10-10-2012

The Voyage of Print

Author: Patrick Anderson

Rewind to this time last year and you would have found me wandering around central London consuming the barrage of advertisements that met me at every turn, completely unaware of how they came to be.  My response was thusly; oh look, colourful, eye-catching poster, with an image that I like, with an offer that interests me, that’s cool, I like that, I’ll probably invest.  Ignorance, as they say, was bliss. I was content just consuming what I saw without a second thought. But then I began working within the print industry – and now I analyse everything and anything that I see.

Author: Patrick Anderson

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Rewind to this time last year and you would have found me wandering around central London consuming the barrage of advertisements that met me at every turn, completely unaware of how they came to be.  My response was thusly; oh look, colourful, eye-catching poster, with an image that I like, with an offer that interests me, that’s cool, I like that, I’ll probably invest.  Ignorance, as they say, was bliss. I was content just consuming what I saw without a second thought. But then I began working within the print industry – and now I analyse everything and anything that I see.

This new relentless scrutinizing of media was further intensified by a recent visit to a local print company, who produce (and install) a range of graphics on a diverse assortment of media. Among other things they produce behemoth billboards that loom over some of the biggest cities in the world, print whole POS displays for renowned high street stores, create backdrops to exhibitions, museums and art galleries and seem to respond to just about any challenge that comes their way. While the whole production and workflow was undeniably impressive and I was certainly taken aback by the equipment in action, it was actually the company’s broad vision and rigorous approach that struck me most.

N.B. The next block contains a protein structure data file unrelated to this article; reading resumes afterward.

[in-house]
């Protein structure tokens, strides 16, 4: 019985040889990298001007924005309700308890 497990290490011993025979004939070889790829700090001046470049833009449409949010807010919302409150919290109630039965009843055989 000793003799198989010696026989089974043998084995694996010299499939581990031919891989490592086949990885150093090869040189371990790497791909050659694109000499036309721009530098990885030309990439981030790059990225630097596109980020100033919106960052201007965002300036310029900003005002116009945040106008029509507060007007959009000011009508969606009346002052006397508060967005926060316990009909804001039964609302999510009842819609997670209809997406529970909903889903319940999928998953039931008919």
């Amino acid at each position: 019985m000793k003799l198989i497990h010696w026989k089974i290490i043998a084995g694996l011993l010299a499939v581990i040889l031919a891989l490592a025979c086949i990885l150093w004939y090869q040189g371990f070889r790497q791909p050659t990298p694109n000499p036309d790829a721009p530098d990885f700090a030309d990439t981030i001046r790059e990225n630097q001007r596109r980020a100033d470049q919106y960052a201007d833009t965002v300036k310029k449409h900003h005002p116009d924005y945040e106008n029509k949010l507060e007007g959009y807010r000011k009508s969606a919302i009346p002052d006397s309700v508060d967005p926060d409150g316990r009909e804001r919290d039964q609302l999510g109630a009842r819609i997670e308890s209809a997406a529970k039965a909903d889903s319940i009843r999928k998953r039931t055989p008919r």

They work tirelessly to understand their clients, managing each brief with diligence, invention and flexibility. These may sound like key and obvious attributes for any business, but there’s no harm in reiterating such a philosophy. As an example of the company’s dedicated approach to each job, I was told of how, during one installation in New York, the company had a team of men hanging off scaffolding in the middle of the night, waiting for a client’s final sign-off before completing the job. This story was told with relative nonchalance – it’s just what had to be done.  And that’s when I realised that printers are so much more than just ink and paper.

Now when I trundle around the capital I literally stop and gawp at every piece of media that I encounter (to the perpetual despair of my friends), pondering the journey it has made from design to output (and application!). I will always take a brief moment to not just to appreciate the content of a beer mat, movie poster or gig flyer, but the print itself and the story behind it too. Now I’m forever musing over how many people may have been suspended up in the heavens of this or that building, waiting for that final nod of approval to complete that piece of print’s exhilarating voyage.